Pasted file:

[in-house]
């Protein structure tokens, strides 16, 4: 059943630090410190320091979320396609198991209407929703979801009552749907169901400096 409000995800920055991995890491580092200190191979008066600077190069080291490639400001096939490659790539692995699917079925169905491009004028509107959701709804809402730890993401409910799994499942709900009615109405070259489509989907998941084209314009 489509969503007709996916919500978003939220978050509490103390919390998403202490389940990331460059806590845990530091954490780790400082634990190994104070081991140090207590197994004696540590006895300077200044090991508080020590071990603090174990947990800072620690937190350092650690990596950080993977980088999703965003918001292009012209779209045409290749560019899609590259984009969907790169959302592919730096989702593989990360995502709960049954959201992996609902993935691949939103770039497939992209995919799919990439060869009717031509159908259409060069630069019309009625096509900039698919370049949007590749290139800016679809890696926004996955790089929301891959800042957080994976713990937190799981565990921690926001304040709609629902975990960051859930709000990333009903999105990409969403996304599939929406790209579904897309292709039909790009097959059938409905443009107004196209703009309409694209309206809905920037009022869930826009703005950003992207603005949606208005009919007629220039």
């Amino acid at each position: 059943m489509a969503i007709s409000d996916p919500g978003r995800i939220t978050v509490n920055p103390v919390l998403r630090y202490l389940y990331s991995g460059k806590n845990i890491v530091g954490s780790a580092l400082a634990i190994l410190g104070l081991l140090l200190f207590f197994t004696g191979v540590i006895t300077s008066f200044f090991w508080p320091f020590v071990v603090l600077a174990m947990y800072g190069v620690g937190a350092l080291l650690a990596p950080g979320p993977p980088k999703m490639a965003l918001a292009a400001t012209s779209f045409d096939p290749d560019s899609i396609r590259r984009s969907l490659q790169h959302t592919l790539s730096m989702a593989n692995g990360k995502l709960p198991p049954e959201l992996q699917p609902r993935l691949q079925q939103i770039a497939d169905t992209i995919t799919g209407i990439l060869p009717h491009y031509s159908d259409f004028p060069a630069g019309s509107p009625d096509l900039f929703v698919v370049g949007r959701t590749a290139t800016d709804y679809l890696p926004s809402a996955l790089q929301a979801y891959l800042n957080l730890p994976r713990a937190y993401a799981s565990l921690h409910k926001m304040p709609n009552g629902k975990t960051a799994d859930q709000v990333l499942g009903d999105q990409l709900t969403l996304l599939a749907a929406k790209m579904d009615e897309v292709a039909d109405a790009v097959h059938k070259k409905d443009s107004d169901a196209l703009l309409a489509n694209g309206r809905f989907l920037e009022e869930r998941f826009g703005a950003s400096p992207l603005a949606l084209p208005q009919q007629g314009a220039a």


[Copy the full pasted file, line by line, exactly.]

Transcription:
[in-house]
């Protein structure tokens, strides 16, 4: 059943630090410190320091979320396609198991209407929703979801009552749907169901400096 409000995800920055991995890491580092200190191979008066600077190069080291490639400001096939490659790539692995699917079925169905491009004028509107959701709804809402730890993401409910799994499942709900009615109405070259489509989907998941084209314009 489509969503007709996916919500978003939220978050509490103390919390998403202490389940990331460059806590845990530091954490780790400082634990190994104070081991140090207590197994004696540590006895300077200044090991508080020590071990603090174990947990800072620690937190350092650690990596950080993977980088999703965003918001292009012209779209045409290749560019899609590259984009969907790169959302592919730096989702593989990360995502709960049954959201992996609902993935691949939103770039497939992209995919799919990439060869009717031509159908259409060069630069019309009625096509900039698919370049949007590749290139800016679809890696926004996955790089929301891959800042957080994976713990937190799981565990921690926001304040709609629902975990960051859930709000990333009903999105990409969403996304599939929406790209579904897309292709039909790009097959059938409905443009107004196209703009309409694209309206809905920037009022869930826009703005950003992207603005949606208005009919007629220039």
């Amino acid at each position: 059943m489509a969503i007709s409000d996916p919500g978003r995800i939220t978050v509490n920055p103390v919390l998403r630090y202490l389940y990331s991995g460059k806590n845990i890491v530091g954490s780790a580092l400082a634990i190994l410190g104070l081991l140090l200190f207590f197994t004696g191979v540590i006895t300077s008066f200044f090991w508080p320091f020590v071990v603090l600077a174990m947990y800072g190069v620690g937190a350092l080291l650690a990596p950080g979320p993977p980088k999703m490639a965003l918001a292009a400001t012209s779209f045409d096939p290749d560019s899609i396609r590259r984009s969907l490659q790169h959302t592919l790539s730096m989702a593989n692995g990360k995502l709960p198991p049954e959201l992996q699917p609902r993935l691949q079925q939103i770039a497939d169905t992209i995919t799919g209407i990439l060869p009717h491009y031509s159908d259409f004028p060069a630069g019309s509107p009625d096509l900039f929703v698919v370049g949007r959701t590749a290139t800016d709804y679809l890696p926004s809402a996955l790089q929301a979801y891959l800042n957080l730890p994976r713990a937190y993401a799981s565990l921690h409910k926001m304040p709609n009552g629902k975990t960051a799994d859930q709000v990333l499942g009903d999105q990409l709900t969403l996304l599939a749907a929406k790209m579904d009615e897309v292709a039909d109405a790009v097959h059938k070259k409905d443009s107004d169901a196209l703009l309409a489509n694209g309206r809905f989907l920037e009022e869930r998941f826009g703005a950003s400096p992207l603005a949606l084209p208005q009919q007629g314009a220039a």